For more information, visit:

FDIC Extends Comment Period for Large Bank Guidelines Proposal

On November 30, 2023, the FDIC announced the extension of the comment period for its proposed guidelines, to be added as Appendix C to its safety and soundness regulations. The guidelines, aimed at insured state nonmember banks, state-licensed insured branches of foreign banks, and insured state savings associations with assets of $10 billion or more, initially had a comment deadline of December 11, 2023. This deadline has now been extended to February 9, 2024, allowing further input on the guidelines, which will implement Section 39 of the Federal Deposit Insurance Act.

For more information, visit:

Bank of America Fined $12 Million for False Home Mortgage Disclosure Act (“HMDA”) Data

On November 28, the CFPB fined Bank of America $12 million for submitting inaccurate mortgage lending information under the HMDA. The bank's loan officers failed to collect demographic data from applicants as mandated and falsely reported non-responses. This violation of HMDA and Regulation C, as well as the Consumer Financial Protection Act, resulted from the bank's inadequate oversight in data collection and reporting processes.

For more information, visit:

CFPB Orders Toyota Motor Credit to Pay $60M

On November 20, 2023, the CFPB has ordered Toyota Motor Credit Corporation to pay $60 million for illegal lending and credit reporting practices. The company is accused of hindering borrowers from canceling bundled products in their car loan contracts, leading to overcharging and misreporting credit information. Toyota Motor Credit must cease these practices, refund $48 million to affected consumers, and pay a $12 million penalty.

For more information, visit:

CFPB Releases Report to Congress

On November 17, 2023, the CFPB has issued its Semi-Annual Report to Congress, covering activities and initiatives from October 1, 2022, to March 31, 2023. The report provides insight into the Bureau's efforts and achievements in consumer financial protection during this period.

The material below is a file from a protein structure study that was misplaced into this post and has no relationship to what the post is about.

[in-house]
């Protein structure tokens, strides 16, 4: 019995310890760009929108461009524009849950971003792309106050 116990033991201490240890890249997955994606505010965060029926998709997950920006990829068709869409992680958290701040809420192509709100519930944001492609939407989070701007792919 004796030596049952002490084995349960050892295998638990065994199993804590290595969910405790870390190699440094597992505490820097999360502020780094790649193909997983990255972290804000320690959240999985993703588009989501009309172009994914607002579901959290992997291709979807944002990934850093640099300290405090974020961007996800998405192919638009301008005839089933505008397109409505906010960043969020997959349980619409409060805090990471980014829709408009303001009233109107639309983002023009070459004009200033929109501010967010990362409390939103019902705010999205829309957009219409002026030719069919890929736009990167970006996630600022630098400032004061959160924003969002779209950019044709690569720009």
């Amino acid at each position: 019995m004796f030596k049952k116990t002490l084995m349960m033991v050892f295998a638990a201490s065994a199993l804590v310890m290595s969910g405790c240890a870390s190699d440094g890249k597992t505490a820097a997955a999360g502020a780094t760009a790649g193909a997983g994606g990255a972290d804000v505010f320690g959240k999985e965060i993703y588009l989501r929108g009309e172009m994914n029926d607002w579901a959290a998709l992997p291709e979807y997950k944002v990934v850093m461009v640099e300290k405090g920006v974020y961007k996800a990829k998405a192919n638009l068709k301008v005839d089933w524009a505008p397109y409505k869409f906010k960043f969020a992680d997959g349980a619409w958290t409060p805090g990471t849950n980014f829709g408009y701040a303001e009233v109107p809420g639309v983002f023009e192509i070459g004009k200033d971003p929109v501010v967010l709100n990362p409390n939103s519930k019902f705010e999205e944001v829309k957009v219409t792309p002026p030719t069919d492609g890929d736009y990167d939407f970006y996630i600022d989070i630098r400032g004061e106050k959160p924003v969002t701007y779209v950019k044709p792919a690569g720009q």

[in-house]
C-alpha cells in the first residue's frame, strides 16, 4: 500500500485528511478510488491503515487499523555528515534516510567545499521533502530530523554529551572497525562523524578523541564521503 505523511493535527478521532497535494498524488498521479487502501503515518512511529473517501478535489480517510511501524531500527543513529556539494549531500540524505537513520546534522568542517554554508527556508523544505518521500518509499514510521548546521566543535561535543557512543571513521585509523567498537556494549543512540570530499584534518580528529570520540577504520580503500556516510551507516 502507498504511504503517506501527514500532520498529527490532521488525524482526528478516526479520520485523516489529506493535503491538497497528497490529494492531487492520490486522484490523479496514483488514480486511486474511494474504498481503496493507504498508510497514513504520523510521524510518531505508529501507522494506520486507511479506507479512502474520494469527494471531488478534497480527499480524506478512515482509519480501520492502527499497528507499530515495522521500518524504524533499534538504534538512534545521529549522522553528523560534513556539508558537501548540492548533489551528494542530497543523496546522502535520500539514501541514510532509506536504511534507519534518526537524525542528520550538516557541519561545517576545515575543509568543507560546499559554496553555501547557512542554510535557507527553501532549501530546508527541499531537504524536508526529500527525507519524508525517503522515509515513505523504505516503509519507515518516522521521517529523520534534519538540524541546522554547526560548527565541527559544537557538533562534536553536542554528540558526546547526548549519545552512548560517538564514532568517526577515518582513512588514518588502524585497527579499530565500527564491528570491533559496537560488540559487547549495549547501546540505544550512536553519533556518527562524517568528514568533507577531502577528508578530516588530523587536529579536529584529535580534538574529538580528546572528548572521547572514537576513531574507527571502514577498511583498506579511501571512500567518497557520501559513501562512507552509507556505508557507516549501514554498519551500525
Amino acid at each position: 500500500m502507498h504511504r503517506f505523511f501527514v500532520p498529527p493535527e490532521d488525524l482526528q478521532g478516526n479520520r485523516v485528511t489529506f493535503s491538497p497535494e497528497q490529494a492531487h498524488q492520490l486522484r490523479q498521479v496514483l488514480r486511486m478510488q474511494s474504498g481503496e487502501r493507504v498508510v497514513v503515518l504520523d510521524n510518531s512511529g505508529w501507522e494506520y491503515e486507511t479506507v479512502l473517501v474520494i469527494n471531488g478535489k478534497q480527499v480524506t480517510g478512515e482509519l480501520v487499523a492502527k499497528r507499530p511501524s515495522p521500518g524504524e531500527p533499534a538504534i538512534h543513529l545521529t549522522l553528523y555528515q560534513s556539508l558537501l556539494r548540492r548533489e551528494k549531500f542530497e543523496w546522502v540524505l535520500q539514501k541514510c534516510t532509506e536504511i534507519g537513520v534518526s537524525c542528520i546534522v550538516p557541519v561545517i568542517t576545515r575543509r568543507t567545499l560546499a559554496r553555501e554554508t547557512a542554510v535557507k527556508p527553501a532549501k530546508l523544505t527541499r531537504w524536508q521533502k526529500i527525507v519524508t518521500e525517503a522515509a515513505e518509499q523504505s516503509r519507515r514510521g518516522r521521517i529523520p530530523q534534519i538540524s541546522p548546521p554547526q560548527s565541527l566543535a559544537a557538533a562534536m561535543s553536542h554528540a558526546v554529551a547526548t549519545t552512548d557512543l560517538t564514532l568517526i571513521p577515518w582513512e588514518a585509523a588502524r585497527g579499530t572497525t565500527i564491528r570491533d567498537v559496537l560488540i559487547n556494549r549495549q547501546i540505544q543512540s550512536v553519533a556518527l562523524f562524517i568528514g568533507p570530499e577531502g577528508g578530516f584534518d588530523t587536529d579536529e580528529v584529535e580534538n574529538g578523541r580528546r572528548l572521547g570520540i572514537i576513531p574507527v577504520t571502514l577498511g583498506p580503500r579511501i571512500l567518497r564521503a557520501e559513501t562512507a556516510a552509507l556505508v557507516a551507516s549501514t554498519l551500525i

For more information, visit:

The Federal Board Releases November 2023 Supervision and Regulation Report

On November 9, 2023, the Federal Reserve Board published its semiannual Supervision and Regulation Report. The report details current banking conditions and its supervisory and regulatory activities. It accompanies the semiannual testimony before Congress by the Board's Vice Chair for Supervision.

For more information, visit:

CFPB Proposes Oversight of Large Nonbank Financial Companies

On November 07, 2023, the CFPB proposed a rule to supervise large nonbank financial companies, particularly those providing digital consumer payment applications. This rule targets companies with over five million annual transactions, aiming to enforce adherence to consumer protection laws and to level the playing field with banks and credit unions.

For more information, visit:

Consumer Compliance Outlook Released

On November 1, 2023, The Federal Reserve published the Second/Third issue of Consumer Compliance Outlook for 2023. The key articles covered notable compliance violations in 2022, guidance on compliance risk assessments, and supervisory observations regarding re-presentment fees.

Here are the top 5 compliance violations for State Member Banks in 2022:

Regulation C (Home Mortgage Disclosure Act): 239 violations, 59.4% of all violations.

  • Violations largely revolved around failure to correctly collect and report the HMDA data fields for "covered loans" as required by §1003.4(a) of Regulation C. Specifically; there were citations for errors in reporting the "Loan Purpose" field. Institutions were cited for selecting the wrong "loan purpose" field when the purpose was a refinancing or a cash-out refinancing.

    Weak compliance training was commonly cited as the core cause of these HMDA violations.

Regulation BB (Community Reinvestment Act): 29 violations, 7.2% of all violations.

  • The most common types of violations involved failure to collect and maintain specific data for each small business or small farm loan originated or purchased by the banks.

Regulation E (Electronic Fund Transfers), Section 1005.11(c): 9 violations, 2.2% of all violations.

  • A violation of this specific provision involved the banks' failure to perform an investigation and determine whether an error occurred within ten business days of receiving a notice of error.

Regulation E, Section 1005.11(d): 6 violations, 1.5% of all violations.

  • A violation of this specific provision involved the banks' failure to respond to a consumer's notice of error in writing if it determines no error occurred or an error occurred in a manner or amount different from the one the consumer described.